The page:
To follow the AIDS drug trail, I headed to Santo Domingo, the capital of the Dominican Republic, where I met Dr. Carlos Adon, an AIDS doctor at one of the city's busiest clinics. Adon studied both drama and medicine, and his manner is as much theatrical as diagnostic. Insatiably social, with a bright smile radiating from an open face, he moves with a youthful fluidity. That's essential to his work, because he is in constant motion: In between conferring with patients, his receptionist, a mother desperate to get her hiv-positive son out of jail, and a man on the phone who is fruitlessly working him for information about a girlfriend ("She's coming to see you, isn't she? She has AIDS, doesn't she?"), he'll cut me off mid-sentence when he hears a pleasing riff in the merengue that constantly ricochets around Santo Domingo: "Shhhh! Listen. That's niiice."
Much of Adon's clientele comes from the country's hinterlands, where hiv infections are both depressingly common and often kept secret. Officially, the national infection rate is just under 2 percent (which would still mean almost 90,000 Dominicans are hiv-positive), but studies suggest that in some regions the real rate is closer to 17 percent. One-sixth of the Dominican Republic's population is unemployed, and in a country with an $8,000 per capita gdp, AIDS drugs that start at around $200 to $300 for a month's supply of even one of the cheaper pills are utterly out of reach.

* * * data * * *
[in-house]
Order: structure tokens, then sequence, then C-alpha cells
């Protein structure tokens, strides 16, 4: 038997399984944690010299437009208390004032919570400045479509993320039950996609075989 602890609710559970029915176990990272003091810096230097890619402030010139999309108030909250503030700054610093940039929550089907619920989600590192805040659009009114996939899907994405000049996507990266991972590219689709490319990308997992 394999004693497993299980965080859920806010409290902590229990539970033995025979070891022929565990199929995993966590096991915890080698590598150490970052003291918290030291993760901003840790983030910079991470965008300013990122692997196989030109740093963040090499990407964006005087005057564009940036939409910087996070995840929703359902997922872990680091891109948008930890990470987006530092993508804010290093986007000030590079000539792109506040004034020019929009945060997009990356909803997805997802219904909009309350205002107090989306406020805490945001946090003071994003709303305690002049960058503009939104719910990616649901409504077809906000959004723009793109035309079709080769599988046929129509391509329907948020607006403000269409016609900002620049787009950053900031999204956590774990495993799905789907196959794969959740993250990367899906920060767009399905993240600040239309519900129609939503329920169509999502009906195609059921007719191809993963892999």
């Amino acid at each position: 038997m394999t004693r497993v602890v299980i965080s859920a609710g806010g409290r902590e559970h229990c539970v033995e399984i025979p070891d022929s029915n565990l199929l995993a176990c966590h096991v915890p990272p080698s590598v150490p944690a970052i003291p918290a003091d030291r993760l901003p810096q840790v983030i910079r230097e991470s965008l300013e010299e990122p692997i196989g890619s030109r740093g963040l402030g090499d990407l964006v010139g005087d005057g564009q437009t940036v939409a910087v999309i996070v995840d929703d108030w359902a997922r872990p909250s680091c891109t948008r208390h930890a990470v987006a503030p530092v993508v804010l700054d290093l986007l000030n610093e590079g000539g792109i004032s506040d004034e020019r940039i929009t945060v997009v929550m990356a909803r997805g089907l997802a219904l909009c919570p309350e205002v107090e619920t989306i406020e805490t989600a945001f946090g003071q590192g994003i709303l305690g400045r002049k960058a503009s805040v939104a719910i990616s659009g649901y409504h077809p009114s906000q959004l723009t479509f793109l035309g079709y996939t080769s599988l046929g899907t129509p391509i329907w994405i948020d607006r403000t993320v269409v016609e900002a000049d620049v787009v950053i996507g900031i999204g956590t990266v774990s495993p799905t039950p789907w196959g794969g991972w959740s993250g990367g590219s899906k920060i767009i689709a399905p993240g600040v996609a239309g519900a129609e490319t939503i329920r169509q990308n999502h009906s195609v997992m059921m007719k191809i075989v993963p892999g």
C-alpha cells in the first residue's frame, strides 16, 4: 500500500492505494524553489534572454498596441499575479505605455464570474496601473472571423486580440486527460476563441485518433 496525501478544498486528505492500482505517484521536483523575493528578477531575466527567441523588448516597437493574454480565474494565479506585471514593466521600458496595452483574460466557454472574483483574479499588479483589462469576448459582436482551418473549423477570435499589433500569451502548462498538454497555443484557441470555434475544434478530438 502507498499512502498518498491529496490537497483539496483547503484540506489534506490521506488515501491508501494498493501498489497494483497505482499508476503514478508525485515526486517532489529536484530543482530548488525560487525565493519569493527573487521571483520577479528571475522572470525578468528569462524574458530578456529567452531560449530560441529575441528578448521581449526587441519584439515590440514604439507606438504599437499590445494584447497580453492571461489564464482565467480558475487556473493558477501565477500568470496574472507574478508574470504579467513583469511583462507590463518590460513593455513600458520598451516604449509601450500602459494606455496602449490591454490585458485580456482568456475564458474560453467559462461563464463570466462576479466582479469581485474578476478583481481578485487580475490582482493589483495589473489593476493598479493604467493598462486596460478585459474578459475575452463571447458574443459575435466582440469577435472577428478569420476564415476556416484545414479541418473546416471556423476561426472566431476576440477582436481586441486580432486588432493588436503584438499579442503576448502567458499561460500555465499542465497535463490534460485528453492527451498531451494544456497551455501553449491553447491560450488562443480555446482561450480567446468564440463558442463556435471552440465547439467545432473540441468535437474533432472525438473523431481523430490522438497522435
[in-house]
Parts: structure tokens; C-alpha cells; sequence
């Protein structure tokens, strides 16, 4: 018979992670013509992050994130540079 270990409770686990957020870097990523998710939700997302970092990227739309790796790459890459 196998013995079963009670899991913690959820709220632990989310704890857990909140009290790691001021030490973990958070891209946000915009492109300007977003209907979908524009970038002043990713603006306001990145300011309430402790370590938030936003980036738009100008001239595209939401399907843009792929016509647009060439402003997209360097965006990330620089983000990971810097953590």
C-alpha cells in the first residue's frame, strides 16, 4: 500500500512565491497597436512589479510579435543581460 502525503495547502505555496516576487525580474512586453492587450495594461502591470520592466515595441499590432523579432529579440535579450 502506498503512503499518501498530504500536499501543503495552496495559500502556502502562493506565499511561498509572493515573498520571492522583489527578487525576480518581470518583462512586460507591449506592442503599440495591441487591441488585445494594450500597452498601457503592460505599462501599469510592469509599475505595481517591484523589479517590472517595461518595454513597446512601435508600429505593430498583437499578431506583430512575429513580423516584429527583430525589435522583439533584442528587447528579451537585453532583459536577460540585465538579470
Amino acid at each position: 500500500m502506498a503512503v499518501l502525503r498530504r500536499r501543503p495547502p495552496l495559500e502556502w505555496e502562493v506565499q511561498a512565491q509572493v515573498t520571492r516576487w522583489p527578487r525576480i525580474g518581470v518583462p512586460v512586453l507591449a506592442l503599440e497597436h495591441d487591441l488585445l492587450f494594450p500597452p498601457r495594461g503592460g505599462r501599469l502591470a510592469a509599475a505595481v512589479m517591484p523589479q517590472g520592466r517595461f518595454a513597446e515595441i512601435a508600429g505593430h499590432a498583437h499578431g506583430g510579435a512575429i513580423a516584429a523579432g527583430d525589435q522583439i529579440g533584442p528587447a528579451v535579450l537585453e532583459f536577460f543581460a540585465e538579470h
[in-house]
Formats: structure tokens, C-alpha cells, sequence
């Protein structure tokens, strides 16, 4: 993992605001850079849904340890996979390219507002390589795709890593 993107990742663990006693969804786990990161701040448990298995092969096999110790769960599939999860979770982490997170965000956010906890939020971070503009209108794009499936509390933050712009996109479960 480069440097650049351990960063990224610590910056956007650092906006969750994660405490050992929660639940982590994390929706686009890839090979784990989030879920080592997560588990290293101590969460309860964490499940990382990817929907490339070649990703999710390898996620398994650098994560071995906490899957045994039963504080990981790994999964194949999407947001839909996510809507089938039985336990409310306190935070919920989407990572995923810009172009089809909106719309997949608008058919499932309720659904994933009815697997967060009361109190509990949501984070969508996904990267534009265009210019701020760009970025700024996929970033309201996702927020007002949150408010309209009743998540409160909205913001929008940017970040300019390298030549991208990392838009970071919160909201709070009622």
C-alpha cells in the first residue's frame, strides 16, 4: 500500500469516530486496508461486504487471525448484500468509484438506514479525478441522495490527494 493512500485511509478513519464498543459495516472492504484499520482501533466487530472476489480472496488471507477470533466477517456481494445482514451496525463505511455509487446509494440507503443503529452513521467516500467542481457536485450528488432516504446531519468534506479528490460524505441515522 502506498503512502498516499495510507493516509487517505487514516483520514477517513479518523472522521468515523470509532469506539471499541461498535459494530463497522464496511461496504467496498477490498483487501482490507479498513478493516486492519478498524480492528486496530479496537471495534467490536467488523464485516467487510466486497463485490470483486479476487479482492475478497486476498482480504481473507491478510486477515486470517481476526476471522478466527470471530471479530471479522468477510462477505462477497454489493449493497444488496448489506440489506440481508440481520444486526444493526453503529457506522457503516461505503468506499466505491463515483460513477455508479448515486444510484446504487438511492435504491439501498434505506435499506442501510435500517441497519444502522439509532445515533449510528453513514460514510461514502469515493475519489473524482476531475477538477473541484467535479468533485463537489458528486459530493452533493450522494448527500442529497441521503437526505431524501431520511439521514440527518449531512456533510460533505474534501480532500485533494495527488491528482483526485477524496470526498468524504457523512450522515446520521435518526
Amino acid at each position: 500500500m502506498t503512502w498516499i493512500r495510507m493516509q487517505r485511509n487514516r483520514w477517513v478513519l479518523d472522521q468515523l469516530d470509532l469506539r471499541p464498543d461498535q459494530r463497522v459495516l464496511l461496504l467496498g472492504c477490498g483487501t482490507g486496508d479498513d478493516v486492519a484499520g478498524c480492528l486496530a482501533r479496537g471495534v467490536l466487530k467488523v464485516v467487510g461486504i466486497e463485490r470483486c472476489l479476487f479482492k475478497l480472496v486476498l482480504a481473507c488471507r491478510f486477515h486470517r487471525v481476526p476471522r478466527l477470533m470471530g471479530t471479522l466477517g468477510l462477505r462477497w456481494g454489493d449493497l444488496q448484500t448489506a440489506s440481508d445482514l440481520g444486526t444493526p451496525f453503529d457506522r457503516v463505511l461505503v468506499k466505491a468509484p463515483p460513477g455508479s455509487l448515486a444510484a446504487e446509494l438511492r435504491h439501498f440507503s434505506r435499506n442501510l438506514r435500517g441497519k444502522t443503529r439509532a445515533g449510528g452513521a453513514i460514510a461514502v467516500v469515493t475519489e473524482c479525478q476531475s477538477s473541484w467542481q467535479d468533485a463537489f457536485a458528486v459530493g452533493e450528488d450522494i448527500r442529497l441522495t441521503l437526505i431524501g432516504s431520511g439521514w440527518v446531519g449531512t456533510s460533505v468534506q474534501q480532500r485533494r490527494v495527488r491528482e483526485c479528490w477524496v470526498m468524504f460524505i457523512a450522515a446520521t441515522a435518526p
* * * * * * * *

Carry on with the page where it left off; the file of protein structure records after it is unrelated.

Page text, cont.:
So Adon's patients get creative. New York dealers sell the medications to the Dominican Republic via middlemen in pharmacies and bodegas, or through family members; some patients are lucky enough to have doctors' prescriptions to guide them, while others simply take whatever medications their relatives can scrounge up. "People think that, 'Well, if it worked for Juanita in New York, it will help Maria in Santiago,'" Adon sighs. "They don't understand the drug interactions." Adon does a delicate dance between the law and the needs of his patients: He goes to great lengths to avoid getting involved in the black market directly, but will slip patients a name or a phone number, if that's the only way they're likely to get on medication. "It is something I cannot fight," he declares resolutely. "People want to live."
Carlos, a slight, soft-spoken man who makes a living ferrying tourists around the town of Boca Chica, arrived in Adon's office in 2000, near death. He'd tested positive a few years before but had been unable to afford the 30,000 pesos, or roughly $1,000, a month for black-market meds. "I don't even make 8,000 pesos in my good job," Carlos laughed. Adon started him on an older, cheaper drug combination, and then Carlos' brother-in-law in the Bronx began buying meds from the noncontrol man—so often, in fact, that Carlos now supplements his $300 monthly income by reselling pills he doesn't need for about $80 a bottle.
"Medication becomes like money," says Adon, holding out his hands to cup an imaginary treasure, "like diamonds for somebody, because they see their life in there. And it is in there."